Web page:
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Rush-released due to Internet leakage, Kendrick Lamar's 'To Pimp A Butterfly arrives in double quick time.
With Lamar's previous album, 'Good Kid M.A.A.d City', lauded as one of this fledgling Century's best, the level of expectation on its follow up was sky-high. How do you proceed after such a triple A-rated straight-up hip hop smash? Get afflicted by the (P)funk, that's how. Channelling the psychedelic stew of Parliament / Funkadelic, 'To Pimp A Butterfly' positions Lamar along the higher branches of rap's genre-busting evolution (see also The Roots’ 'Phrenology', Common’s 'Electric Circus', Q-Tip’s 'Kamaal the Abstract', André 3000’s 'The Love Below'). The expansive scope of Lamar's vision also runs to a live studio band featuring Robert Glasper, Flying Lotus' fretless bass maestro Thundercat and producer /sax player Terrace Martin, who add free jazz backing, pulling the music in another direction.
Lyrically the album walks in the footsteps of the socio-political commentary of Curtis Mayfield and Marvin Gaye, but in the post-Ferguson era of continued police brutality towards African-Americans, Lamar's anger burns bright. Less 'What's Going On', more ' The Predator'. He offers a thoughtful and thought-provoking exploration of what it means to be a black man in America today, often introspective, but never naval-gazing.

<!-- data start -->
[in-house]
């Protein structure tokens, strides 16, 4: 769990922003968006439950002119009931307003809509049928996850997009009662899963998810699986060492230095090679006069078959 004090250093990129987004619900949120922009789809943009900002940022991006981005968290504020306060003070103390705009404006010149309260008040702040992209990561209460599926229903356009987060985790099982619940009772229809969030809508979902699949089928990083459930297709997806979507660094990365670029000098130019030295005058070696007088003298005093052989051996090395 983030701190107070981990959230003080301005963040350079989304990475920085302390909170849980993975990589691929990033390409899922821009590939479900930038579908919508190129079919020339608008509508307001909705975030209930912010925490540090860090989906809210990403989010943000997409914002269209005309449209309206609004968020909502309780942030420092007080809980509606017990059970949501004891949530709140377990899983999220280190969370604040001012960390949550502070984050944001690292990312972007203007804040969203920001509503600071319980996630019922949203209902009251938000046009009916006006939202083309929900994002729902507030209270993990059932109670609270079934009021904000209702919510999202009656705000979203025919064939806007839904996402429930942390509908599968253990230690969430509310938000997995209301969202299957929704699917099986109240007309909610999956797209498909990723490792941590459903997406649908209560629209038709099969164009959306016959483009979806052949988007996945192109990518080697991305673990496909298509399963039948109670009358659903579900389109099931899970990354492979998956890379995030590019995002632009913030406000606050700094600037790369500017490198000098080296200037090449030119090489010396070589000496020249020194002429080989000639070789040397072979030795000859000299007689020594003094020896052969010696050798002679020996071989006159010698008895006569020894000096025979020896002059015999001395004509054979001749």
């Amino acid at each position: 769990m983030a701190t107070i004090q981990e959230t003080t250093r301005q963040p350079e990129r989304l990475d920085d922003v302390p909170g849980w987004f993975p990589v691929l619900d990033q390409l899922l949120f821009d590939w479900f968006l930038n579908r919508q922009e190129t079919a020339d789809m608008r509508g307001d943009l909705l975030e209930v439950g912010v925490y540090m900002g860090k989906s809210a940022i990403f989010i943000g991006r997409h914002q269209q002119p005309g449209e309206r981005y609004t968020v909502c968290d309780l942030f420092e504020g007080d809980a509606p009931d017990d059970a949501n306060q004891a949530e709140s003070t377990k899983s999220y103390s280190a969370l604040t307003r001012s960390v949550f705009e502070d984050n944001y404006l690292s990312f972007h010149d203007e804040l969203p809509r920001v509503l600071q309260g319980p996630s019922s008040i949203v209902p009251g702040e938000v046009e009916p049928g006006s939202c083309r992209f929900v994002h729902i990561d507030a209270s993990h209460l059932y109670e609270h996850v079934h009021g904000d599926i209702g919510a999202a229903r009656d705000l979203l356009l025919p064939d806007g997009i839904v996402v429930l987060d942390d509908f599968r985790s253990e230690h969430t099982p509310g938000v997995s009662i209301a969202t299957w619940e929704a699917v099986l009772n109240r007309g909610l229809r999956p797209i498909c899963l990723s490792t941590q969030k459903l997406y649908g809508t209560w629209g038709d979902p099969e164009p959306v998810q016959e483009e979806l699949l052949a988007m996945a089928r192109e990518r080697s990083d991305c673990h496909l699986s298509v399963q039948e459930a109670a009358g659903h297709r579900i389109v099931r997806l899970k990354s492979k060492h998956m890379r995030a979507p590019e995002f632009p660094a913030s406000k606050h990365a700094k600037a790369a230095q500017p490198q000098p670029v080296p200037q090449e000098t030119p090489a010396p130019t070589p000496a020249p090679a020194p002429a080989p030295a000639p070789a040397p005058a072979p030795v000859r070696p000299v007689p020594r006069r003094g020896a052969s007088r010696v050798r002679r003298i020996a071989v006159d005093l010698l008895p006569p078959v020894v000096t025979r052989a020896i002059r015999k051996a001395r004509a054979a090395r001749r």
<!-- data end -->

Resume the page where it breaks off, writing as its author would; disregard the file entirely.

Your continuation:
Inspired and inspiring, 'To Pimp A Butterfly' is an adventurous and challenging album, and one that can be added to the essential hip hop list.
1. Wesley's Theory Feat. George Clinton And Thundercat
2. For Free? (Interlude)
3. King Kunta
4. Institutionalized Feat. Bilal, Anna Wise, And Snoop Dogg
5. These Walls Feat. Bilal, Anna Wise, And Thundercat
8. For Sale? (Interlude)
10. Hood Politics
11. How Much A Dollar Cost Feat. James Fauntleroy And Ronald Isley
12. Complexion Feat. Rapsody
13. The Blacker The Berry Feat. Assassin
14. You Ain't Gotta Lie (Momma Said)
16. Mortal Man